3) Don't ride in the gutter - Motorist might beep but contary to popular belief they do not own the road (also stops them trying to whip by when there is little room).

    4) Avoid potholes (The hardest bit!) not only is it unhelathy for your bike it avoid the snake bite puncture where the tube is nippid by the tire compressing to the rim when you hit a steep bump.

    5) Decent tires - they state the TPI - buy ones with a high TPI!.. GP4000's are good all round.

    ?????) buy tubulars.... I don't have these but I think this woudl largely reduce our biggest threat the aforementioned snakebite... Who ever had a different kind of puncture.

    There you go - by the way - new wheels wont solve your puncture issues!
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    agent_tiagent_ti Posts: 306
    Agree with above, except for the tubular thing. Yes they will reduce pinch (snakebite) flats, however, you wont find them on your budget and they are a b**ch to change and expensive when you do flat, save them for racing.

    I have a pair of 50 quid wheels on my commuting bike, and have only punctured twice since september. Keep your tyres pumped up to the recommended pressure, check the rim tape and dont use featherlight inners. The easiest way to avoid punctures is get some decent tyres. I use michelin pro3 race, and granted they are the same price as the wheels themselves but are great! They have a kevlar lining in them which should stop most things getting through, and if you keep them pumped up and trying to avoid massive pot holes you will be fine. Also give your tyres a quick check before you go out each time to remove any debris as it can usually work its way in over a couple of rides. And that should solve your problems. Remember that punctures are a fact of life, you can do all you can to prevent them, but a long shard of glass or thorn will always get through sometimes, so always carry a spare inner, patch kit and pump with you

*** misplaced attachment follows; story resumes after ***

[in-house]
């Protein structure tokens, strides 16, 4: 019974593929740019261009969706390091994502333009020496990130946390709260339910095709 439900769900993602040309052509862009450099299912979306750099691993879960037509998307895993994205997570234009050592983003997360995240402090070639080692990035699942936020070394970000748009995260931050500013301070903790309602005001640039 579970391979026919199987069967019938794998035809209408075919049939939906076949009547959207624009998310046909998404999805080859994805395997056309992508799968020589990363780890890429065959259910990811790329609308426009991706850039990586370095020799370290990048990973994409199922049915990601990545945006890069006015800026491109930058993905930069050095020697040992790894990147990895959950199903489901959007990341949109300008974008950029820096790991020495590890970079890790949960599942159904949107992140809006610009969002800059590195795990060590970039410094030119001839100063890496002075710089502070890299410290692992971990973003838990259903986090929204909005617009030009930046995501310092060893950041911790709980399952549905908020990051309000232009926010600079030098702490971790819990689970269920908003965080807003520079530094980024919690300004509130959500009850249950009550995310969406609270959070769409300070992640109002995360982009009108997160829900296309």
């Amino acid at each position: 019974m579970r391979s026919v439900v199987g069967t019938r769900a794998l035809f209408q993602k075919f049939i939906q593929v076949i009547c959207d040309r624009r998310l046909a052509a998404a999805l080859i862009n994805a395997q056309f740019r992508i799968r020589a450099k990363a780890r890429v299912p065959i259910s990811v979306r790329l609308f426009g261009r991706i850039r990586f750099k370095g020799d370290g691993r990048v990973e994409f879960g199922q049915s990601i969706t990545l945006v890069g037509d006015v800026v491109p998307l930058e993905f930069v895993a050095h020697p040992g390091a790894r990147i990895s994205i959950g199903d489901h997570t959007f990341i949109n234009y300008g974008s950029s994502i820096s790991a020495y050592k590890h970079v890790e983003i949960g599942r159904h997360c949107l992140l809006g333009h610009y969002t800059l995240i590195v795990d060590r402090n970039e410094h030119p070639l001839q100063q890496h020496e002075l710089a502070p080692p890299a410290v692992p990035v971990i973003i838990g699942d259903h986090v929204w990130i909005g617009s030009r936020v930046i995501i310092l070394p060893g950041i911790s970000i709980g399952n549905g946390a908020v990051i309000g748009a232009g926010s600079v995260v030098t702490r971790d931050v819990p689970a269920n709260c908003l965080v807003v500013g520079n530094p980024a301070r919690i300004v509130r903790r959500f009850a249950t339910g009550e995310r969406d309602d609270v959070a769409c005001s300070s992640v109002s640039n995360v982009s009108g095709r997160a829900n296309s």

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    BopomofoBopomofo Posts: 980
    Was just typing a response then realised that agent_ti covered it all. Nice one.

    I'm using Panaracer Extreme Evo2, which seem very confidence inspiring in the wet and haven't punctured yet. They also fit my requirement of taking a huge amount of air - I always ride at max pressure, in this case 160psi. Most road debris doesn't stand a chance with a tyre that hard!
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    graham33graham33 Posts: 265
    OMG! 160psi!

    I'd have to wear 2 pairs of shorts for the padding! Ouch!
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    BARNYBARNY Posts: 157
    Hey MOFO - You sure your wheels can take that pressure?
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    BopomofoBopomofo Posts: 980
    Gulp! Wheels have a pressure rating too? Oh dear... I'm just using the Mavic Aksiums that came on the bike... am I going to break them at 160psi?

    **EDIT** Thanks for the tip-off, Barny. It wasn't easy to find the information, but I managed to find a username and password for the Mavic tech-support site and had a dig around. On a 23mm tyre the max recommended pressure for Mavic road wheels (all of them, it seems) is 138psi!! I'll consider myself deflated. Thanks.

    The full list of numbers is:





    32mm(tractor tyre, surely!) - 103psi